The American Dream of building and growing a business is alive and well. In fact, you can see it played out every Friday night on “Shark Tank” – a reality TV show with, at least, some redeeming value.
As avid fans, my wife and I are glued to the TV watching as each hopeful small business owner stands in front of a panel of five wealthy entrepreneurs/investors (“Sharks”) and pitches their dream. I’m amazed at how many owners make the same two mistakes:
- Putting too high a value on their business
- Putting too low a value on others impact on their business
One episode that illustrates these two points aired on April 13th (click to watch) featuring a winery owner with a proprietary bottling process (he’s the only manufacturer in the world to bottle wine-by-the-glass). He used his bottling process as a differentiator to sell his product into national chains—growing his vineyard’s sales to $5M. With orders outstripping production capacity and guzzling all available cash flow, he went online slots into the Shark Tank to raise $300K to increase production. And, most unusual, this was his second appearance on the show.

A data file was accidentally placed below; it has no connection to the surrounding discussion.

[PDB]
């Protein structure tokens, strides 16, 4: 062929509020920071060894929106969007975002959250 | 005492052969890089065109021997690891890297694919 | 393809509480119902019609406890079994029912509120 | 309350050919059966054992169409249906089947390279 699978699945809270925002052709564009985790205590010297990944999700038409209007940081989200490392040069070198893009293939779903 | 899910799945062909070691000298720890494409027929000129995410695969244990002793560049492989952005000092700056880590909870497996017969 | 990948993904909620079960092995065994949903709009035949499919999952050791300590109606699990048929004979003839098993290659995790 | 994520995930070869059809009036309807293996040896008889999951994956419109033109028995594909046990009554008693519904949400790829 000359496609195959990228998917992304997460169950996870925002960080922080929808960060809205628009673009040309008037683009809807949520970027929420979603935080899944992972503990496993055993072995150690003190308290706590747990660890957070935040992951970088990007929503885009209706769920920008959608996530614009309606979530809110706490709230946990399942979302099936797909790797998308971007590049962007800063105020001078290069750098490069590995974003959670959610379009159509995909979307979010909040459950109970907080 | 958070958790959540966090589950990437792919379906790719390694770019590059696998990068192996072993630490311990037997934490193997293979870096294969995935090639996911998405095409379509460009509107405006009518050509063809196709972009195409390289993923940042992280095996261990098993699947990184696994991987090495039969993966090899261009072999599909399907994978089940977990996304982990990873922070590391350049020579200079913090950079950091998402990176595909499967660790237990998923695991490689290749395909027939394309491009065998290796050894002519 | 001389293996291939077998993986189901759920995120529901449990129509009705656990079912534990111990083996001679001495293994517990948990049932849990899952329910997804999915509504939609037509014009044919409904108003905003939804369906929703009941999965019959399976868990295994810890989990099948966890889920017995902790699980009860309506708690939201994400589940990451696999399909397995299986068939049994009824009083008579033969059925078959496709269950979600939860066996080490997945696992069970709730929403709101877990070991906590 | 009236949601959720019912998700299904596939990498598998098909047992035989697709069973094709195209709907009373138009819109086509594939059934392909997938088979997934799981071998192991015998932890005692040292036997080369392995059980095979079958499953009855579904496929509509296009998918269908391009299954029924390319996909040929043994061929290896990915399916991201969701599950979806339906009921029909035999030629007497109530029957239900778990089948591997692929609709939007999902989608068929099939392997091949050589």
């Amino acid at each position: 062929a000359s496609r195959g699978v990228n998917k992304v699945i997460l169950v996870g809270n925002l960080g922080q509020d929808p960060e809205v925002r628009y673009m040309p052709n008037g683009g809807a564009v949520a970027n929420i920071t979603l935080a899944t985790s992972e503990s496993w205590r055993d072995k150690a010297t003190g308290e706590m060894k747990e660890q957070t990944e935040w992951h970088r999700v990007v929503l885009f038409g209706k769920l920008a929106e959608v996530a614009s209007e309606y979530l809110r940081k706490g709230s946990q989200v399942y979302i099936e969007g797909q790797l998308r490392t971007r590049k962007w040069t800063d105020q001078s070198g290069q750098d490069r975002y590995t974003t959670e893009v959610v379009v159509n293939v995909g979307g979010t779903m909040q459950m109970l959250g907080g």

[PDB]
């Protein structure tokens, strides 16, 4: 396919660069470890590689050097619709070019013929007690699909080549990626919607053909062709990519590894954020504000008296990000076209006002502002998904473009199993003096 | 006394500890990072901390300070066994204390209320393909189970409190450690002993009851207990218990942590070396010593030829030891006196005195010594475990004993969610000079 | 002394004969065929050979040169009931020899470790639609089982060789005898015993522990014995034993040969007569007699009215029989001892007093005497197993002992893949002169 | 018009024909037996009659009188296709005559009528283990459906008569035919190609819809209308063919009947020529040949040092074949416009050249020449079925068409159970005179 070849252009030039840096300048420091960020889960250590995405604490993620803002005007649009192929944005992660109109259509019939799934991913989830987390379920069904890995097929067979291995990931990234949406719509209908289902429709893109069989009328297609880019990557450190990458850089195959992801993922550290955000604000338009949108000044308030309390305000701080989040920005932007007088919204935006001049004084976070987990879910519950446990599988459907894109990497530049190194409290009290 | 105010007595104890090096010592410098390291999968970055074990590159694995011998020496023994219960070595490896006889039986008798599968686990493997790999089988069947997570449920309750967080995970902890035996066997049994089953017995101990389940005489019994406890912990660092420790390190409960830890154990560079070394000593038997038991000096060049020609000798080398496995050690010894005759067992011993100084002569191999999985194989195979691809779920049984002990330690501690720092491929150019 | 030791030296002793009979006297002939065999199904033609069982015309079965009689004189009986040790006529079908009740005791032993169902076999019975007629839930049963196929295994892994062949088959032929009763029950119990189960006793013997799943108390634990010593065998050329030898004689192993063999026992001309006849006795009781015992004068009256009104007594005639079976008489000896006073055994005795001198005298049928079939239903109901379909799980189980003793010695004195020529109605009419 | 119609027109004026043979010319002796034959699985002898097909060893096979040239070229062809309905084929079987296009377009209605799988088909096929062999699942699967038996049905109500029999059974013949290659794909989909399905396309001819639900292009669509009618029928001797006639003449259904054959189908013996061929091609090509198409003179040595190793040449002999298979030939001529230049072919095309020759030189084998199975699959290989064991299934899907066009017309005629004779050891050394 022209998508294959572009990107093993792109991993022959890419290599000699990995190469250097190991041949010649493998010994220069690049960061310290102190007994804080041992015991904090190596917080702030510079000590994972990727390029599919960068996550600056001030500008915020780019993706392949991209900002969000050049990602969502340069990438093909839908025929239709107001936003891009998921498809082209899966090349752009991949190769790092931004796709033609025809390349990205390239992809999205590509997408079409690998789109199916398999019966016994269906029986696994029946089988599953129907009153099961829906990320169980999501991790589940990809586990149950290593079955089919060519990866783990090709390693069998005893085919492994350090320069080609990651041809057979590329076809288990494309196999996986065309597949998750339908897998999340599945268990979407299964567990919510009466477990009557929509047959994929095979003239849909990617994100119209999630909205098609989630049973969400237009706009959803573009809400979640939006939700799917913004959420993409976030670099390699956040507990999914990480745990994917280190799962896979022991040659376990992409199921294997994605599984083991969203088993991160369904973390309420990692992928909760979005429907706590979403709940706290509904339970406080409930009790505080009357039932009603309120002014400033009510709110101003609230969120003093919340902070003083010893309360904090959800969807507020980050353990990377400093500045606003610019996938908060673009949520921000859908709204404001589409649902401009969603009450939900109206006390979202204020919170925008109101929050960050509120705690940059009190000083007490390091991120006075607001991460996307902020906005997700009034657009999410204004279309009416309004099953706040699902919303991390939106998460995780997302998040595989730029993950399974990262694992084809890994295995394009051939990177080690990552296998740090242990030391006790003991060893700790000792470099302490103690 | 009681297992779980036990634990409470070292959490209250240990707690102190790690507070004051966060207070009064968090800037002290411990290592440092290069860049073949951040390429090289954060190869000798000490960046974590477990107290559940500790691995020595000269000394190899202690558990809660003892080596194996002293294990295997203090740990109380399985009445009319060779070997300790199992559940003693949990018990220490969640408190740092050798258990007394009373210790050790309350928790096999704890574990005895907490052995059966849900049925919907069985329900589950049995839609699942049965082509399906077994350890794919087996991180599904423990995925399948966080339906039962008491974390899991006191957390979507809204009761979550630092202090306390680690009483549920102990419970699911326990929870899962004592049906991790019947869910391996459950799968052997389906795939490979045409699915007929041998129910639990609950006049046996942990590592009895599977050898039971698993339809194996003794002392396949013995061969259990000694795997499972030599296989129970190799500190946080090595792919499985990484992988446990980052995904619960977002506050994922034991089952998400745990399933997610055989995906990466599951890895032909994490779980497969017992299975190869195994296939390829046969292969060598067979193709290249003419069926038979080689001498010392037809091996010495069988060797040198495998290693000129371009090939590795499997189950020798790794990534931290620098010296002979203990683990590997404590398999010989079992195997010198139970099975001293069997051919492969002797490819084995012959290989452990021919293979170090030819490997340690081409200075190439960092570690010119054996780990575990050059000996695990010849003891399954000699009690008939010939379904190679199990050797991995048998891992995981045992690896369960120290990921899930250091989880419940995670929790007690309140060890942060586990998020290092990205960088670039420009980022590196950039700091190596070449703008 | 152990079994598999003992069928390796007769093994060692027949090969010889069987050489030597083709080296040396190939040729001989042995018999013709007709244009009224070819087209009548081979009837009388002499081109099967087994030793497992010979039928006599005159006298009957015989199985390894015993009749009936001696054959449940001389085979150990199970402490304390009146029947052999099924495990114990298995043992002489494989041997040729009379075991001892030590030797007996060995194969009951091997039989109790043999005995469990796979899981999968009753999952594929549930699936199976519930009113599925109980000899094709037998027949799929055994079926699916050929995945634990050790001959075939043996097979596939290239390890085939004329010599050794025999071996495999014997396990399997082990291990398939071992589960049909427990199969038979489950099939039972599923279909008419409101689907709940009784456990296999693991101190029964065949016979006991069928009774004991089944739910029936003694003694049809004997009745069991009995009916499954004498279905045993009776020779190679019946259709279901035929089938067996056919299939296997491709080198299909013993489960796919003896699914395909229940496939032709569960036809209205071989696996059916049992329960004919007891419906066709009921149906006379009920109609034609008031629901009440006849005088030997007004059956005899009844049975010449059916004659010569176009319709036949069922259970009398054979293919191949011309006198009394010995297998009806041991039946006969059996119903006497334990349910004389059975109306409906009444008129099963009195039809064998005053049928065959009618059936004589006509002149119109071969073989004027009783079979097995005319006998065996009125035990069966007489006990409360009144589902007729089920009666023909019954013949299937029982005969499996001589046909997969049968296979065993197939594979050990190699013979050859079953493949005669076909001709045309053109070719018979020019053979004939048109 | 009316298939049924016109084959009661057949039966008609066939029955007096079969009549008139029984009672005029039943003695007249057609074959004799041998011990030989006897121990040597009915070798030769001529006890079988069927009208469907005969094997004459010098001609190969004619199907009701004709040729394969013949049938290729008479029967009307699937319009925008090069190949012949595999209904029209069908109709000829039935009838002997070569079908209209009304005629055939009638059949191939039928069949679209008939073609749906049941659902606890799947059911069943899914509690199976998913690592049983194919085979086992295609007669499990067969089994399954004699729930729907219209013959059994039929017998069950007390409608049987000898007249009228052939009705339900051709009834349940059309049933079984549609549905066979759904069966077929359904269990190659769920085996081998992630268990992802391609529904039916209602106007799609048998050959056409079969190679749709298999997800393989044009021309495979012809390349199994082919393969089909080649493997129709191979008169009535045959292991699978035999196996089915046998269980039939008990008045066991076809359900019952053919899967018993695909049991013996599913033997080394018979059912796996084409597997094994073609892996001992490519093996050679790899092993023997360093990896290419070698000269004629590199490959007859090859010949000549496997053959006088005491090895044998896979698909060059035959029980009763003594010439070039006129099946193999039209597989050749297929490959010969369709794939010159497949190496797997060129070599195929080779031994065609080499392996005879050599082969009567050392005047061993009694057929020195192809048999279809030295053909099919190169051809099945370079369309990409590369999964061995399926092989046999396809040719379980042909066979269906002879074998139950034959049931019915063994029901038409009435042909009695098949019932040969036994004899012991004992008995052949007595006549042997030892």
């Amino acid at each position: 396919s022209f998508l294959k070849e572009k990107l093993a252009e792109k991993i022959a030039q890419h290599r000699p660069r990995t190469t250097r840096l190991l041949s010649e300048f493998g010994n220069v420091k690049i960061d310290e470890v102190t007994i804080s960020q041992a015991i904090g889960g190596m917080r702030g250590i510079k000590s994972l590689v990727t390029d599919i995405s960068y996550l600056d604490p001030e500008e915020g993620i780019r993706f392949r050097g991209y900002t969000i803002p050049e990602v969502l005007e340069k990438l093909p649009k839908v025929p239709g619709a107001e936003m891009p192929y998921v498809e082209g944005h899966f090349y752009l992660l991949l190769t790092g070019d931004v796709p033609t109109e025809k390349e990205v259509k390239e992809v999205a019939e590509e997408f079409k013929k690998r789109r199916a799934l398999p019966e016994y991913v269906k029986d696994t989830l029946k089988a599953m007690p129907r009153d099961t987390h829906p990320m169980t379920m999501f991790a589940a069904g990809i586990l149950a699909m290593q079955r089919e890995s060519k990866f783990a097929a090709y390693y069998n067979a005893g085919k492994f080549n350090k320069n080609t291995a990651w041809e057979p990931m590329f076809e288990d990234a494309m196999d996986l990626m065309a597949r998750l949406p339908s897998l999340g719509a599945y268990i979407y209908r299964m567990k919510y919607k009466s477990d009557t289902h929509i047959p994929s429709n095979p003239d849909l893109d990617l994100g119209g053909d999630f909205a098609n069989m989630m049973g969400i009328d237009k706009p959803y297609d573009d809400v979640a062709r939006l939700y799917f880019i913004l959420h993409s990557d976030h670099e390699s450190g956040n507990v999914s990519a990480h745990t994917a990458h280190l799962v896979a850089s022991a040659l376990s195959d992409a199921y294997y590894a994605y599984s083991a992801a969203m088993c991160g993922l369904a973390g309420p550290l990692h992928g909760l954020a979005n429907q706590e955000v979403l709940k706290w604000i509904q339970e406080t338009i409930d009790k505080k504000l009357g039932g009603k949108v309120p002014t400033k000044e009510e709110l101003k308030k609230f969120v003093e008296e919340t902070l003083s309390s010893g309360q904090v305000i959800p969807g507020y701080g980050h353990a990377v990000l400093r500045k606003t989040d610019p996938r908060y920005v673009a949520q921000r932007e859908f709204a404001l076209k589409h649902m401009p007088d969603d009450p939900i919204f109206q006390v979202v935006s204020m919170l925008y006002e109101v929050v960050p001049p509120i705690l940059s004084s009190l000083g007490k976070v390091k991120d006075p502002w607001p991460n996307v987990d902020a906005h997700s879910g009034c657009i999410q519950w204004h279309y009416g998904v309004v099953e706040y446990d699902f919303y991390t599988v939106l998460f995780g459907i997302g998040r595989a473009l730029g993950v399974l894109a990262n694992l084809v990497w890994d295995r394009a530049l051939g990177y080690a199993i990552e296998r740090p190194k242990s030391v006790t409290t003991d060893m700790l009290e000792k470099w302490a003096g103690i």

On his first visit one of the investors – Kevin O’Leary–saw the billion dollar opportunity to license the bottling process to the biggest wine-makers in the world and he offered the owner $600K for 51% stake in his Intellectual Property—the bottling process. The owner walked away because he couldn’t grasp the thought of separating the business. Now he’s back with the same pitch for a second try.
To read the rest of this blog entry, please click this link taking you to The Small Business Lifer.